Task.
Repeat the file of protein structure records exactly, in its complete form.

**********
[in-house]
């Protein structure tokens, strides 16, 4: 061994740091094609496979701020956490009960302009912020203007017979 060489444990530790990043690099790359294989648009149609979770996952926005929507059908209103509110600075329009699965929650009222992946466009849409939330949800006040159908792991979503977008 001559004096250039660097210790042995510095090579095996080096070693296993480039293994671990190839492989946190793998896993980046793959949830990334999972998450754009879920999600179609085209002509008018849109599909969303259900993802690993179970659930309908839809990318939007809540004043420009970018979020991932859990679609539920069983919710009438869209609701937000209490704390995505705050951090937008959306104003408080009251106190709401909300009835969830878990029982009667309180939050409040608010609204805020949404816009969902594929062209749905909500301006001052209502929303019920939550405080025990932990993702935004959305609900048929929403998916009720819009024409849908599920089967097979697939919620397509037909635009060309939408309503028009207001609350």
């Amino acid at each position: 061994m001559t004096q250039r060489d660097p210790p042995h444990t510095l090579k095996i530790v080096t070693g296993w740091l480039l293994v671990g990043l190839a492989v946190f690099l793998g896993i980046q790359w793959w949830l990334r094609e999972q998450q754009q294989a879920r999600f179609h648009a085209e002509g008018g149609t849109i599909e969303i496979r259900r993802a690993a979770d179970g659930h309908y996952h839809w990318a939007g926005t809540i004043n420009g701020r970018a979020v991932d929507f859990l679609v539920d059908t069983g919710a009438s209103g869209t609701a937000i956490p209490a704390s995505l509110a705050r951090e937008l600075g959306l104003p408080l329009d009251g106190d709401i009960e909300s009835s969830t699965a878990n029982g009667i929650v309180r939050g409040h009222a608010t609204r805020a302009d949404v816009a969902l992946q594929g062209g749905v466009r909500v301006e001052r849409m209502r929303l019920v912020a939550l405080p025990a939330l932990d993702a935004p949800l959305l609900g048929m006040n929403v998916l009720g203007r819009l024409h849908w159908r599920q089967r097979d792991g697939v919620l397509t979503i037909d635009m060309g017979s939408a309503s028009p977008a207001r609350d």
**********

[in-house]
């Protein structure tokens, strides 16, 4: 061994740091094609496979701020956490009960302009912020203007017979 060489444990530790990043690099790359294989648009149609979770996952926005929507059908209103509110600075329009699965929650009222992946466009849409939330949800006040159908792991979503977008 001559004096250039660097210790042995510095090579095996080096070693296993480039293994671990190839492989946190793998896993980046793959949830990334999972998450754009879920999600179609085209002509008018849109599909969303259900993802690993179970659930309908839809990318939007809540004043420009970018979020991932859990679609539920069983919710009438869209609701937000209490704390995505705050951090937008959306104003408080009251106190709401909300009835969830878990029982009667309180939050409040608010609204805020949404816009969902594929062209749905909500301006001052209502929303019920939550405080025990932990993702935004959305609900048929929403998916009720819009024409849908599920089967097979697939919620397509037909635009060309939408309503028009207001609350």
């Amino acid at each position: 061994m001559t004096q250039r060489d660097p210790p042995h444990t510095l090579k095996i530790v080096t070693g296993w740091l480039l293994v671990g990043l190839a492989v946190f690099l793998g896993i980046q790359w793959w949830l990334r094609e999972q998450q754009q294989a879920r999600f179609h648009a085209e002509g008018g149609t849109i599909e969303i496979r259900r993802a690993a979770d179970g659930h309908y996952h839809w990318a939007g926005t809540i004043n420009g701020r970018a979020v991932d929507f859990l679609v539920d059908t069983g919710a009438s209103g869209t609701a937000i956490p209490a704390s995505l509110a705050r951090e937008l600075g959306l104003p408080l329009d009251g106190d709401i009960e909300s009835s969830t699965a878990n029982g009667i929650v309180r939050g409040h009222a608010t609204r805020a302009d949404v816009a969902l992946q594929g062209g749905v466009r909500v301006e001052r849409m209502r929303l019920v912020a939550l405080p025990a939330l932990d993702a935004p949800l959305l609900g048929m006040n929403v998916l009720g203007r819009l024409h849908w159908r599920q089967r097979d792991g697939v919620l397509t979503i037909d635009m060309g017979s939408a309503s028009p977008a207001r609350d």